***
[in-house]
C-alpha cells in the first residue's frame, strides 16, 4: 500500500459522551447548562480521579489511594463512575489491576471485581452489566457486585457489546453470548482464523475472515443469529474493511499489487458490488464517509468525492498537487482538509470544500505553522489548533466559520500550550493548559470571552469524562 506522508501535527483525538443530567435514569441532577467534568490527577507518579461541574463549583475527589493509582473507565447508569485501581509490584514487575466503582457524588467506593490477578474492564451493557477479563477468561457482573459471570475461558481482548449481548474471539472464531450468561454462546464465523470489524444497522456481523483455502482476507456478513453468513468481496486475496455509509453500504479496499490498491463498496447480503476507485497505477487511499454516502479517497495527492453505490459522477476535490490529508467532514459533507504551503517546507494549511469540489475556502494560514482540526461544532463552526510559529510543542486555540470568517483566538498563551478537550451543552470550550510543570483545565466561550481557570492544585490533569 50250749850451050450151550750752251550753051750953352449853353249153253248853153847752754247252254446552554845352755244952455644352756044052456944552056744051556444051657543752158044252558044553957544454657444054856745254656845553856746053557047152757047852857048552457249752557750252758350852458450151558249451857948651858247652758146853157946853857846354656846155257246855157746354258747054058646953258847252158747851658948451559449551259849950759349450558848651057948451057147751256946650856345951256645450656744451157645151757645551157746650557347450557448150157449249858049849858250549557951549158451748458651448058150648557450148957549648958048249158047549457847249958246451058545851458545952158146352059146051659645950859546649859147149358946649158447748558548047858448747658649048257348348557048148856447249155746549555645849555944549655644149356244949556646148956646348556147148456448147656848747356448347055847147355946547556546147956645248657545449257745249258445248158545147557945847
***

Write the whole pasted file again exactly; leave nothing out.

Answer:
[in-house]
C-alpha cells in the first residue's frame, strides 16, 4: 500500500459522551447548562480521579489511594463512575489491576471485581452489566457486585457489546453470548482464523475472515443469529474493511499489487458490488464517509468525492498537487482538509470544500505553522489548533466559520500550550493548559470571552469524562 506522508501535527483525538443530567435514569441532577467534568490527577507518579461541574463549583475527589493509582473507565447508569485501581509490584514487575466503582457524588467506593490477578474492564451493557477479563477468561457482573459471570475461558481482548449481548474471539472464531450468561454462546464465523470489524444497522456481523483455502482476507456478513453468513468481496486475496455509509453500504479496499490498491463498496447480503476507485497505477487511499454516502479517497495527492453505490459522477476535490490529508467532514459533507504551503517546507494549511469540489475556502494560514482540526461544532463552526510559529510543542486555540470568517483566538498563551478537550451543552470550550510543570483545565466561550481557570492544585490533569 50250749850451050450151550750752251550753051750953352449853353249153253248853153847752754247252254446552554845352755244952455644352756044052456944552056744051556444051657543752158044252558044553957544454657444054856745254656845553856746053557047152757047852857048552457249752557750252758350852458450151558249451857948651858247652758146853157946853857846354656846155257246855157746354258747054058646953258847252158747851658948451559449551259849950759349450558848651057948451057147751256946650856345951256645450656744451157645151757645551157746650557347450557448150157449249858049849858250549557951549158451748458651448058150648557450148957549648958048249158047549457847249958246451058545851458545952158146352059146051659645950859546649859147149358946649158447748558548047858448747658649048257348348557048148856447249155746549555645849555944549655644149356244949556646148956646348556147148456448147656848747356448347055847147355946547556546147956645248657545449257745249258445248158545147557945847